Oxford Treatment Center 2018 Employee of the Year Honored
Recognized by her peers for her passion and enthusiasm for her work, Nurse Krista Hartfield, LPN, was honored as Oxford Treatment Center’s 2018 Employee of the Year.
The award was given to her by Medical Director Dr. Stephen Pannel, at the center’s January staff meeting.
“Krista is very reliable,” said Pannel. “I can always count on her to give me the most recent information and to follow through on patient care needs. She is very good at closing the loop on patient needs.”
As a nurse, Hartfield primarily works in withdrawal management unit at the Oxford Treatment Center. Her position involves monitoring the physical and vital signs of patients.
My patients are my inspiration.
The around-the-clock supervision and attention to patients might make it the most demanding unit at the center. For Hartfield, the challenge is worth it.
“I have worked in other areas, but this is where I am meant to be,” she said. “Working here is humbling and motivating. My patients are my inspiration. They come here sick and ready to give up, but they push through and fight.”
“You’re with patients for days and weeks, sharing in their struggle and having their back. There are tough times, but at the end of the day you go home knowing you made a difference. It really motivates you to keep going. It’s rewarding work.”
“To see someone’s life turned around at the end of their treatment here is what inspires me every day.”
Hartfield has been a member of the Oxford Treatment Center staff for five years. She previously worked as a nurse at an assisted living center and at a medical clinic.
When asked what motivated her to transition into the field of addiction treatment, she said that it was compassion for others and the loss of a family member to addiction.
“Addiction took my father away; that is what brought me here,” she said. “I thought if I can help someone get through this — even one person — that is more than I could do for him.”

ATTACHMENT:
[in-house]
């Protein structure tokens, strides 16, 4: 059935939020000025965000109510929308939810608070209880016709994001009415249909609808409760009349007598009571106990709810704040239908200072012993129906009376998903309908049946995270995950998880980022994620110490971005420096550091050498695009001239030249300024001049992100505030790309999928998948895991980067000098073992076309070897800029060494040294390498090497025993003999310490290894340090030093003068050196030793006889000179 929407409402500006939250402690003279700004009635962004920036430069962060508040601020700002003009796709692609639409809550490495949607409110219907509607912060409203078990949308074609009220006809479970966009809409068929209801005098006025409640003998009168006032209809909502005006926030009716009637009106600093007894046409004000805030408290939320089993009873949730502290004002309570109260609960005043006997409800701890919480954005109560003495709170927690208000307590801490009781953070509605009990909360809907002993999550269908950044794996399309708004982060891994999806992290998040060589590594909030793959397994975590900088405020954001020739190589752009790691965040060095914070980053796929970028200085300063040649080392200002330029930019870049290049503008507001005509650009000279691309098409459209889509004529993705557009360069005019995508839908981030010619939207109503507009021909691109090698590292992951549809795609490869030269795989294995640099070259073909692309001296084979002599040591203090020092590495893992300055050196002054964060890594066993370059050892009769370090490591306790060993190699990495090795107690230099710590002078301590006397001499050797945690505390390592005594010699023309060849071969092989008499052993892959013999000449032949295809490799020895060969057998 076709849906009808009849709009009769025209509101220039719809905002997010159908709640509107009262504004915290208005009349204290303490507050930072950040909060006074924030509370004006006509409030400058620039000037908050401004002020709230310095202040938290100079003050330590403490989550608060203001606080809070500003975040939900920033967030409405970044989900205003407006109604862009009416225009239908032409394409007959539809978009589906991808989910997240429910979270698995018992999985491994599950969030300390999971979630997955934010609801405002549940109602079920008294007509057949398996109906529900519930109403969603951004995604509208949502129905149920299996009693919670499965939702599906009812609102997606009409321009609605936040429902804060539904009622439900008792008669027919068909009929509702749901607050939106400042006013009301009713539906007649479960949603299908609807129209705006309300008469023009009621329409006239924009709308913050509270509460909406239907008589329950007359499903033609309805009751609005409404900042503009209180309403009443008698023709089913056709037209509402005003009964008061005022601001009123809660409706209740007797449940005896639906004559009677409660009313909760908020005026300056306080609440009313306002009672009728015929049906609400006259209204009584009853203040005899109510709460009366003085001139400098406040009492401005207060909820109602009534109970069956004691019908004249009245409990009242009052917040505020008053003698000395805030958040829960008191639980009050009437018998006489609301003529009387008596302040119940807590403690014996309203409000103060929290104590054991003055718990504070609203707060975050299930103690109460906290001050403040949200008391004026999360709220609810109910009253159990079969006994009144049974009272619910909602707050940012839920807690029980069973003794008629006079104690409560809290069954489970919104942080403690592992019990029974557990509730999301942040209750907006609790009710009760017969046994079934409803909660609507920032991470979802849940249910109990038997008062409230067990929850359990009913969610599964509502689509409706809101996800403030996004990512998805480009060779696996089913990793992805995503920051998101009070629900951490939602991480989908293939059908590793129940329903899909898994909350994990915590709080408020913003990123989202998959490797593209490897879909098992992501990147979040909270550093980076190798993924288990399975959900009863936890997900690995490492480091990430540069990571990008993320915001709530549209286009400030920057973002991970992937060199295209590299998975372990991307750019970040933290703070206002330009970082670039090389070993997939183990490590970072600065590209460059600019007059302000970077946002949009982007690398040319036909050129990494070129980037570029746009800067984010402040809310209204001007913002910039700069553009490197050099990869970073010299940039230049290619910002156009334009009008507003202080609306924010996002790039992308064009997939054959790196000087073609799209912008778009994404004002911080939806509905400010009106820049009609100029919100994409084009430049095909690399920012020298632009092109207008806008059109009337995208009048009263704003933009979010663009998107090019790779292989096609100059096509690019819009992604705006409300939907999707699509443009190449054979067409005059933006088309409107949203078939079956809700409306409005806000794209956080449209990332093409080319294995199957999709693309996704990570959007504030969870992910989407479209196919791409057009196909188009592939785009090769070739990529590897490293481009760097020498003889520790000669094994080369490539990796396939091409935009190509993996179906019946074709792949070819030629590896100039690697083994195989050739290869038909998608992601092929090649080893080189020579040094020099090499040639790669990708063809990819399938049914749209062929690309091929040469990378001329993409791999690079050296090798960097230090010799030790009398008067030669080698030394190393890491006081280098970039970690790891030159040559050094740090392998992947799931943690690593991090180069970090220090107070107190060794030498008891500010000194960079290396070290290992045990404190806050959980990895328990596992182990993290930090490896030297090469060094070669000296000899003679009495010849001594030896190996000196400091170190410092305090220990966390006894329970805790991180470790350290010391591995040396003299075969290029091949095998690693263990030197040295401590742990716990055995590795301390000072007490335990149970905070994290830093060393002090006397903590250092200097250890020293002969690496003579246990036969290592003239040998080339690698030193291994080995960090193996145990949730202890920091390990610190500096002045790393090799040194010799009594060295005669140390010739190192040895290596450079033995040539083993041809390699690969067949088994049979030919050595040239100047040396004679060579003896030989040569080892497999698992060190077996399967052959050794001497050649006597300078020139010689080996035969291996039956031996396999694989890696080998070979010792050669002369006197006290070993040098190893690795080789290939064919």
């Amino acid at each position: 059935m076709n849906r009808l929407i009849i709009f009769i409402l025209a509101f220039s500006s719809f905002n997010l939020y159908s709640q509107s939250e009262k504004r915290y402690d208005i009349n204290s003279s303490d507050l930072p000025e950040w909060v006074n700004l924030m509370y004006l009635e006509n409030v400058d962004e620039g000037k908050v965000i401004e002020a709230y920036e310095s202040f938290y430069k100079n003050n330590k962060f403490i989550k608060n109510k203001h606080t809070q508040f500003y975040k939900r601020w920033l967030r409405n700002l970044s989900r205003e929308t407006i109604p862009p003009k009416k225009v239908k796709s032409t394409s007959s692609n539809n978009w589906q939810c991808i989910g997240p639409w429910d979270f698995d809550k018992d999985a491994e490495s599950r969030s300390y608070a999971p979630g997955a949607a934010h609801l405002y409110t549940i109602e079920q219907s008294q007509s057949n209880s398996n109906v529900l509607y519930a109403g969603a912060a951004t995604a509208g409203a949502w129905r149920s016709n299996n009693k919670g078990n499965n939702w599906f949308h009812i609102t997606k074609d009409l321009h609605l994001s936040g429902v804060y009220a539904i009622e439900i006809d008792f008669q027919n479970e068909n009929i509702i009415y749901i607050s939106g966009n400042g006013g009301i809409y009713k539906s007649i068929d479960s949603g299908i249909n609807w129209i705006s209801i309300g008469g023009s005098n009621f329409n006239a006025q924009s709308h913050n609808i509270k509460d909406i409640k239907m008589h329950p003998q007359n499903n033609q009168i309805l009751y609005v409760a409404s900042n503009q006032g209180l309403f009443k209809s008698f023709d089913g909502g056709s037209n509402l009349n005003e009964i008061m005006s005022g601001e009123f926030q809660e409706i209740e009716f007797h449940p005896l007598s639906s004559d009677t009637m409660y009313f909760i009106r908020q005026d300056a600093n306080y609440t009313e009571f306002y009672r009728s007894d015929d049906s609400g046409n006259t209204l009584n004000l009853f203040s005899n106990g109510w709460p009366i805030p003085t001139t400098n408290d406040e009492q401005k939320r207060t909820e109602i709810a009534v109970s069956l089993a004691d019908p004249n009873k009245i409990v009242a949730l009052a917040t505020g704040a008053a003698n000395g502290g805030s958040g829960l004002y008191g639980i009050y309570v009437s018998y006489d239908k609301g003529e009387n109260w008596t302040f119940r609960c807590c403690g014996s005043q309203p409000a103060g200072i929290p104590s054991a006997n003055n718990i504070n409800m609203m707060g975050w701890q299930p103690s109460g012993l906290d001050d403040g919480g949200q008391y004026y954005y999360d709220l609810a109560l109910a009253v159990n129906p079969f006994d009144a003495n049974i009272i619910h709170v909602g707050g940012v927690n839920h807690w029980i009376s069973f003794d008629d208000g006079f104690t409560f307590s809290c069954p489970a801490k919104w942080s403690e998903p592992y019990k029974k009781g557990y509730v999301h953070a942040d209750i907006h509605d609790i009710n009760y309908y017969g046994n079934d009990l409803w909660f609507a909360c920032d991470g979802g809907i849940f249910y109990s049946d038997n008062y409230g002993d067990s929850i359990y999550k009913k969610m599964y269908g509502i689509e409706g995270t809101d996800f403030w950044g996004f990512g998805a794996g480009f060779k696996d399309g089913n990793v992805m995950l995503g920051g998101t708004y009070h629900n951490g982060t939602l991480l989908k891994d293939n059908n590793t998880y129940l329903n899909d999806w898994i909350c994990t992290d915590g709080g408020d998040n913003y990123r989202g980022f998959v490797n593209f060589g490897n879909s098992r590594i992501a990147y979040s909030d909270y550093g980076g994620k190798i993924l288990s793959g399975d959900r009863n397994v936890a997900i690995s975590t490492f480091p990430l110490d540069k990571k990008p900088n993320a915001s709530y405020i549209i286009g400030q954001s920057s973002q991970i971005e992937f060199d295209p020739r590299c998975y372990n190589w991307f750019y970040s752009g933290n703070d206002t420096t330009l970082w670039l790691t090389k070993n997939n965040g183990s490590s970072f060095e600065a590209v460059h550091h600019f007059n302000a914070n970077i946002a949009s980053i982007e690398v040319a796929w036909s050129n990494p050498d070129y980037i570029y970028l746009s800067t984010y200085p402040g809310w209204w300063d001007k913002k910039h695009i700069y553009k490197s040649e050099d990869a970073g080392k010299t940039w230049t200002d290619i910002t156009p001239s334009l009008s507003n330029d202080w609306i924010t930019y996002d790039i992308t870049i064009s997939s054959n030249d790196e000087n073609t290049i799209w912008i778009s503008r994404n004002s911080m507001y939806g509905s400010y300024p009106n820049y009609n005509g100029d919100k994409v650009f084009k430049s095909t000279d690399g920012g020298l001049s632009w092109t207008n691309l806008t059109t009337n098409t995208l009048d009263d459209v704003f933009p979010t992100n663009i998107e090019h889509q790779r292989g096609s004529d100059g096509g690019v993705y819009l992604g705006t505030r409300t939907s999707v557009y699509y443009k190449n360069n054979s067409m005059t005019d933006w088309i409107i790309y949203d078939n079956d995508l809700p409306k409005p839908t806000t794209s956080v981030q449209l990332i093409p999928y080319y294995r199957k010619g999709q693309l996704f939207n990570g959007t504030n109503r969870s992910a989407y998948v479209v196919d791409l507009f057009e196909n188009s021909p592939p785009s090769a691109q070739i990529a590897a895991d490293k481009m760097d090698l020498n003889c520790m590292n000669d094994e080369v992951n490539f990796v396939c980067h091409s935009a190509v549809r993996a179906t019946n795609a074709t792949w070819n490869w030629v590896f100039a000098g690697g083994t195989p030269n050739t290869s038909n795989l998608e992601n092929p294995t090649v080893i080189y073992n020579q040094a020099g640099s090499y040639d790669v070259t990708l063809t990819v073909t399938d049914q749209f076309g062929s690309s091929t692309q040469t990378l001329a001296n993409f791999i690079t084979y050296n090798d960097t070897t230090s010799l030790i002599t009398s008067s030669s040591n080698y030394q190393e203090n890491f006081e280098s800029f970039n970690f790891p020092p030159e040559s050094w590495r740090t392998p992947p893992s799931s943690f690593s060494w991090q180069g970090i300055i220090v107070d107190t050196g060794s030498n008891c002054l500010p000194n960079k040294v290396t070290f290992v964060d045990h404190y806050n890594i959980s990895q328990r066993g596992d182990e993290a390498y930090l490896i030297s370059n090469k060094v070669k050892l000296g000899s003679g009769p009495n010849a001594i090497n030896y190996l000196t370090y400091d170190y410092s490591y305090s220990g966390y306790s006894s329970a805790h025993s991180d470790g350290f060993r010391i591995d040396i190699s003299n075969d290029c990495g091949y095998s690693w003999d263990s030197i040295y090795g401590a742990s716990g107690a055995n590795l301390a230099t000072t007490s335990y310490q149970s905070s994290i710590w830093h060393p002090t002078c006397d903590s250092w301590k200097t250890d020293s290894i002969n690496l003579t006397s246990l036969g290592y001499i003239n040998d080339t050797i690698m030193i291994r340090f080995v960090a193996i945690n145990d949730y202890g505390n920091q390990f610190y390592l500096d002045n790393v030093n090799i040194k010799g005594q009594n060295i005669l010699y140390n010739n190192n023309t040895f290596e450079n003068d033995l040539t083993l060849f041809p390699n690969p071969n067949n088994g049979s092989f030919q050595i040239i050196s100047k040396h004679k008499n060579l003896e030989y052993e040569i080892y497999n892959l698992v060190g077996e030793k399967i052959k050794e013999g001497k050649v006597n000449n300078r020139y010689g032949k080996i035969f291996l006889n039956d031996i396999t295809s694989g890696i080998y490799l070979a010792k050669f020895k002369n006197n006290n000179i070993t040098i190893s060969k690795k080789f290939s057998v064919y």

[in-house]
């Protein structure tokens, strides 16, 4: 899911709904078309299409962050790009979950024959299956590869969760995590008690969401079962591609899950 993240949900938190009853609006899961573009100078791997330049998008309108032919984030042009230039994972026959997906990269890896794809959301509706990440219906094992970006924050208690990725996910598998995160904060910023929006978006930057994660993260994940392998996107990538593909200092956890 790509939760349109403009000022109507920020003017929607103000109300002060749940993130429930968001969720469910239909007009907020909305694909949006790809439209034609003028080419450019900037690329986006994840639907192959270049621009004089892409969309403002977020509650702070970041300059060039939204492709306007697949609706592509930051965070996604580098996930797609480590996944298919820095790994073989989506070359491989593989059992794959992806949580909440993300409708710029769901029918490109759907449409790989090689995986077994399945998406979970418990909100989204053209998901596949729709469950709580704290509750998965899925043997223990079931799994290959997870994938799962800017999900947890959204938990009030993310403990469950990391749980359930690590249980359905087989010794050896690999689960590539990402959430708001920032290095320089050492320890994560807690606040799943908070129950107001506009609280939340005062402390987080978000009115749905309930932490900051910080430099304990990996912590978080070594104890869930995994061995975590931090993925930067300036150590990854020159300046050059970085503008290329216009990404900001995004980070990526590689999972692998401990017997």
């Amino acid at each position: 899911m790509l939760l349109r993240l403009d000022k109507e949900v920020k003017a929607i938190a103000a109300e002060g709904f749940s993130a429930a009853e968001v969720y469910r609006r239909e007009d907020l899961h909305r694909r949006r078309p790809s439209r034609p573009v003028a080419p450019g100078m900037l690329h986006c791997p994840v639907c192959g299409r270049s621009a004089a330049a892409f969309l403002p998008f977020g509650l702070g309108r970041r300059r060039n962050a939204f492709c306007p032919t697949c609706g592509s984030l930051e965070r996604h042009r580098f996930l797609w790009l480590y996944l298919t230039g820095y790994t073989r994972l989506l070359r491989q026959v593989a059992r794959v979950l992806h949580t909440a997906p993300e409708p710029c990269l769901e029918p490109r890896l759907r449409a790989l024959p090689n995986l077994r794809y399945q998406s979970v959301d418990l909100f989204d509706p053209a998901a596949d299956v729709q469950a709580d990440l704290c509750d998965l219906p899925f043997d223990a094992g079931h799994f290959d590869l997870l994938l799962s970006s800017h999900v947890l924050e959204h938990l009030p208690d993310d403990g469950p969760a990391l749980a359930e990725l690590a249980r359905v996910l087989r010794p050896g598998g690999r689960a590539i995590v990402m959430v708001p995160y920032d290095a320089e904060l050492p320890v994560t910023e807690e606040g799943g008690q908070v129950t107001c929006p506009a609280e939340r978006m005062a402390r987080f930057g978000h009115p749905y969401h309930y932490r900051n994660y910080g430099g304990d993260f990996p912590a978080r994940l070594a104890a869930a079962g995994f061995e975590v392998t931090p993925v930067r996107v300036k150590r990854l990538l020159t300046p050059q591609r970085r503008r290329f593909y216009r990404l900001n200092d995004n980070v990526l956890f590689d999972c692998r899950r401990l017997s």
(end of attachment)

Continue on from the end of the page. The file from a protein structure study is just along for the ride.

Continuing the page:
Hartfield says working in the addiction treatment field has taught her a lot about the disease of addiction.
“I have learned a lot about how a substance grabs ahold of the brain during addiction,” she said. “I used to question if my father had a choice. Working here I learned addiction is a disease; when it takes hold of someone, they do not have a choice.”
She says her work has also changed her perspective on those struggling with addiction.
“I have become more sensitive, more compassionate,” she said.
I hope to help others understand: Those struggling with addiction are everyday people, normal people.
Seeing the progress that a patient makes is the most rewarding part of the job, Hartfield said.
“From my perspective, working in withdrawal management, seeing someone at the beginning of their journey here when they feel at their lowest, to the person they are when they leave here, it’s amazing.”
She says seeing a patient return as on alumni visit later is the best gift. Robust alumni programs at the Oxford Treatment Center include monthly meetings, quarterly events, and a yearly alumni weekend where alumni and their families are invited to return to the center for fellowship and reflection.
“It means a lot to see people get to where they want to be in life,” Hartfield said.
“When a patient returns on an alumni weekend or a visit with their family, just seeing that transformation reaffirms the life-changing work that is happening here. I’m honored to be a part of it.”
Counselor Claire Harris, M.Ed., NCC (January)
Housekeeper Betty Holden (March)
Business Office Specialist Allison Crane (April)
Maintenance Technician Pete Potts (May)
Mental Health Technician Miranda Kiddy (June)
Equine Therapist Greg Davis (July)
Behavioral Health Technician Jason Lane (August)
Equine Therapist Adam Hyland (September)
Marion Campbell, Housekeeper (November)
Counselor Amy Willard (December)
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